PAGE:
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Chatterbox & the Piskies

Chatterbox & the Piskies

Now there is one thing that all the moor folk know about the piskies and that is that they work very hard at being neat and tidy and expect that everybody else should be such as industrious and hard working. Some will have it that at night some of the little folk roam the moor houses to see how well kept they were. Those maids who kept a tidy house were sometimes rewarded whereas those who were lazy and lived in filth were always punished, usually by being pinched as blue as a ‘urt.

In a small cott down Tavistock way lived a young girl who was always a hard working sort. Her home was always spick and span and rarely was the duster not being flicked here and there. She also had a great respect for the piskies and every night the last thing she would do is to leave a tiny bowl of milk for them on her spotless hearth. Without fail the following morning she would find the bowl empty so she knew the piskies had been to inspect her kitchen.

One morning she came down and picked the little bowl up in order to wash if for the coming nights milk when in the bottom she noticed a silver sixpence.

“Oh my,” she shrieked, “the piskies must have left it as a reward for all my hard work”.

She spent the whole of breakfast pondering how she should spend such a windfall. Should she buy a new cooking pot or maybe a new pair of shoes? In the end she decided that the piskies would be impressed if some of it was saved and some of it spent. So after cleaning the house she tripped off to the bustling market at Tavistock.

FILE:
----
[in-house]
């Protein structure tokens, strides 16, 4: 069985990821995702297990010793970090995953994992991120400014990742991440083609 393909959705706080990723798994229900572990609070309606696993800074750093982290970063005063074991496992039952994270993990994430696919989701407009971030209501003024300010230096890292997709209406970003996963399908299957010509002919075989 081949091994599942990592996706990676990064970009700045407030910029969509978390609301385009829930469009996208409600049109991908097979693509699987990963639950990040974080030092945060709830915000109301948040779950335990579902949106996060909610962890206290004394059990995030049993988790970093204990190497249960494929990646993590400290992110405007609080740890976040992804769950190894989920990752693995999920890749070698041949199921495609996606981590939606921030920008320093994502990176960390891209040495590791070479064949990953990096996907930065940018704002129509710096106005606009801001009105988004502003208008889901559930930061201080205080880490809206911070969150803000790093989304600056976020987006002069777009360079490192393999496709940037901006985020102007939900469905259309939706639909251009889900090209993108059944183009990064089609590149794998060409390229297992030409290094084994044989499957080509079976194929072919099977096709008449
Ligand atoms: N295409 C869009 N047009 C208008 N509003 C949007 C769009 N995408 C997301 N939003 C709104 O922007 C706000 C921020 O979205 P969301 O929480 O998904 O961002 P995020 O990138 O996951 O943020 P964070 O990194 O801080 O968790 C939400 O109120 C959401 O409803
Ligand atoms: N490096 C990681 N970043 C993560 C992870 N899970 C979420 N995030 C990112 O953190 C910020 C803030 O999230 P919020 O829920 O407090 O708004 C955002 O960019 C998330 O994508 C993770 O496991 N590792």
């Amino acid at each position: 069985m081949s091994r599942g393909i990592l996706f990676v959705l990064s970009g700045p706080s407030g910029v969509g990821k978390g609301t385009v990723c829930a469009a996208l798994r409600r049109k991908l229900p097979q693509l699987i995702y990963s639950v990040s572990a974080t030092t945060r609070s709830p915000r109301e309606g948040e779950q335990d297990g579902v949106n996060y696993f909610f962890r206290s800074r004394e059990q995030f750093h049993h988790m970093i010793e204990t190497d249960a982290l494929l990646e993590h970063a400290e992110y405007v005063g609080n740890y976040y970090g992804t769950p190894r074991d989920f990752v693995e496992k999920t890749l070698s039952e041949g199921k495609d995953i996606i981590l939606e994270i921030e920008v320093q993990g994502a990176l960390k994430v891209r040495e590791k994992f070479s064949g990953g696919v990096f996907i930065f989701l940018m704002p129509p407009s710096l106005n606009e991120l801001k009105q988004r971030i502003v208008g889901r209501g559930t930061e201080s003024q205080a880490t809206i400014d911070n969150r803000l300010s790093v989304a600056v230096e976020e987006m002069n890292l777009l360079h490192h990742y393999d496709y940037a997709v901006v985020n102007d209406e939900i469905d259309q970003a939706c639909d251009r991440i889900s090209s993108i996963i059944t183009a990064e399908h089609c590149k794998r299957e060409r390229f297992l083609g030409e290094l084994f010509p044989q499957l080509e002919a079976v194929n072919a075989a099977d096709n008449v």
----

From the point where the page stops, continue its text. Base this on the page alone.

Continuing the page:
On her way to the town she met with several friends and neighbours and everyone of them was shown the silver sixpence which the piskies had left.

“Look what the kind piskies left me”, she proudly announced, “I found it in their milk bowl this morning”, she added.

All of her friends said how lucky she was and how they wished the little folk would leave them a shiny sixpence. Eventually she arrived at the market and started walking up and down the rows of stalls, tightly clutching her shiny silver sixpence. Eventually she came to a stall selling ribbons of all imaginable hues and colours.

“That’s it”, she exclaimed, ” I will buy a nice green ribbon for my hair,  and as green is the piskies favourite colour it will please them no end”.

The silver coin was handed over and the girl explained to the stallholder that it was a sixpence which the piskies had left her and how she had found it in their milk bowl that very morning. Suitably impressed the stallholder handed her the green ribbon which she immediately tied in her hair.

For the next week that green ribbon never left her hair and every time she met somebody she would proudly point to the ribbon and tell them how she bought it with a shiny silver sixpence that the piskies had left her.

Each morning she would expectantly peer into the bowl to see if there were anymore shiny sixpences but every morning she was disappointed. Her house was always as neat and tidy as it had always been, in fact if anything it was even cleaner, but no more rewards.

One day she was talking to an old maid of the moor and explained her puzzlement as to the lack of silver coins. The old woman wisely nodded and said:

“Perhaps the piskies were not too happy with you telling all and sundry about the present they first left you. Surely you have lived on the moor long enough to know that the little folk don’t like having their deeds broadcast”.

The girl knew the old maid was right and despite always keeping a tidy house never again did she find a silver sixpence in the empty little bowl. So be warned that if ever you are lucky enough to be rewarded by the piskies never tell a living soul or it will never happen again


About Tim Sandles

Tim Sandles is the founder of Legendary Dartmoor

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